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Dear Parrots magazine,

No metal please!

I have been breeding Greys and Amazons for over 15 years now with some successes and some, inevitable, failures, which is what the hobby is all about. I have always placed great emphasis on as natural an environment as possible, and particularly with nest boxes.

Over the years I have read many articles and am saddened at the not uncommon use of metal trim around nest boxes and particularly around the entrance hole. Breeders clearly use this trim to protect the boxes from being chewed and destroyed. This is completely against their natural behaviour, as in the wild these parrots would chew their way into a nest hole in a dead tree.  I believe this is very important and what I have often done is to fix some old scraps of timber partly across the nest hole, just so they can’t quite get in. This then stimulates the chewing procedure, which apart from being natural instinct to them, produces a naturally chewed entrance hole.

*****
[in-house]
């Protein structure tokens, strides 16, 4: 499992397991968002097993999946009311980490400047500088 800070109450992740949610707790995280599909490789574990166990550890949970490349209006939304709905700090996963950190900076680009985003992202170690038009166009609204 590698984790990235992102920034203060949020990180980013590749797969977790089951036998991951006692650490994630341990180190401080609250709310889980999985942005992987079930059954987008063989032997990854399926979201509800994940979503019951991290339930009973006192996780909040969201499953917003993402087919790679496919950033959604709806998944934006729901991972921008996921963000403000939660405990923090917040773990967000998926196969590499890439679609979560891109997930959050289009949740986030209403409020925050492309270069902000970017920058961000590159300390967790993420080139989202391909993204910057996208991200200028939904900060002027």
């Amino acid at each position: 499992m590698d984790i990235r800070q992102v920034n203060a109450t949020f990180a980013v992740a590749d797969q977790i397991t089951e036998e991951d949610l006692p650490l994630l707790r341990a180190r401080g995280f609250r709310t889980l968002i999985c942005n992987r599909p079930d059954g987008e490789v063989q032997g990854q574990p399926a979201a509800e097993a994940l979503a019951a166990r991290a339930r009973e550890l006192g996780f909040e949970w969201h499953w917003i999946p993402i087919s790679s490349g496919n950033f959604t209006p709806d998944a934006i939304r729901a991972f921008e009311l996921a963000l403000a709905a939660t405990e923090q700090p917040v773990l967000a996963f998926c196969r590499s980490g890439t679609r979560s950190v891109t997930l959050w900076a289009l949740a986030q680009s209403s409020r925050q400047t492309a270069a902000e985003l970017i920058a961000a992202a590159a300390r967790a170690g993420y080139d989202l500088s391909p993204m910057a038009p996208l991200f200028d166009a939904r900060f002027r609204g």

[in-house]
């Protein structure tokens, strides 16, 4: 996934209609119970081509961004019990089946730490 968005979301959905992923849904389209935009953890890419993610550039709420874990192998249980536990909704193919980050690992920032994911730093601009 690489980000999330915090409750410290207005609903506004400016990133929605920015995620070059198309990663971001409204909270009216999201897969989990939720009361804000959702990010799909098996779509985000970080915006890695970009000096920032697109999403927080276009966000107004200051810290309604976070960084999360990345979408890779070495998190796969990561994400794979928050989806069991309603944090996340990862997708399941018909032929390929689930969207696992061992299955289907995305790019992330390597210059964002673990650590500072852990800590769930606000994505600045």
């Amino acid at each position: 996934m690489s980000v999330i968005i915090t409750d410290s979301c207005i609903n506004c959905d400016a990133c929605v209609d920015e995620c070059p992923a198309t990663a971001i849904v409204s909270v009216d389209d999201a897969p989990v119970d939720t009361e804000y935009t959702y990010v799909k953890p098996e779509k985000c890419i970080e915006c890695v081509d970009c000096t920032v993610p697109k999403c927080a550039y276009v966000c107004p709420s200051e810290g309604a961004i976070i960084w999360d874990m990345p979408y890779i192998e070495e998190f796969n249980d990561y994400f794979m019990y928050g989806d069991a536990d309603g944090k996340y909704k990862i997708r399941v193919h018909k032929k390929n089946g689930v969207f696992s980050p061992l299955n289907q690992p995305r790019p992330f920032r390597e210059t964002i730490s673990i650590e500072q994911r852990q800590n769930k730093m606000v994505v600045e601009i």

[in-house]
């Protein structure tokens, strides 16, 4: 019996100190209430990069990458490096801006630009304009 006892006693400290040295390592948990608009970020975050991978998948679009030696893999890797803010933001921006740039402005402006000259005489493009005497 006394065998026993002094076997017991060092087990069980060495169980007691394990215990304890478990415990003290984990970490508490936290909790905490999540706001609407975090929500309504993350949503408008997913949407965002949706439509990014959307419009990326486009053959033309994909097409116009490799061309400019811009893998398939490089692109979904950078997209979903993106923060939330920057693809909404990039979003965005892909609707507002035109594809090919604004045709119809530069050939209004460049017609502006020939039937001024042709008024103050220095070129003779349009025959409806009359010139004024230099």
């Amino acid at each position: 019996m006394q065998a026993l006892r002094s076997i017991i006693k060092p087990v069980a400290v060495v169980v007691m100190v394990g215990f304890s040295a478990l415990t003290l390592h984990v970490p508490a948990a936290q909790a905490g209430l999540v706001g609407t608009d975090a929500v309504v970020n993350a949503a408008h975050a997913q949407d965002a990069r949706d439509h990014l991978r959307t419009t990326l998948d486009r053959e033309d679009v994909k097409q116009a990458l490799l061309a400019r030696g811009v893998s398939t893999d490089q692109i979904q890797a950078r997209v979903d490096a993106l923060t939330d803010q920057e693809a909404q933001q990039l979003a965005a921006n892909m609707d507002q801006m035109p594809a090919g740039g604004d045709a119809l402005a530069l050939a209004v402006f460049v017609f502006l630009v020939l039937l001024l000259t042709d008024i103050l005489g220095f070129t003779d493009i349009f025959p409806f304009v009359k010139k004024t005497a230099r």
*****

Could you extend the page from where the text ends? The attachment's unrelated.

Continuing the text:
We must let these birds chew the nest boxes and if it means in time, we have to buy new ones to replace them, then so be it. I loathe seeing metal pieces on nest boxes, which will never be found on mine. I also think attaching metal fixings may well deter breeding success.

Peter MacFaddon, by email



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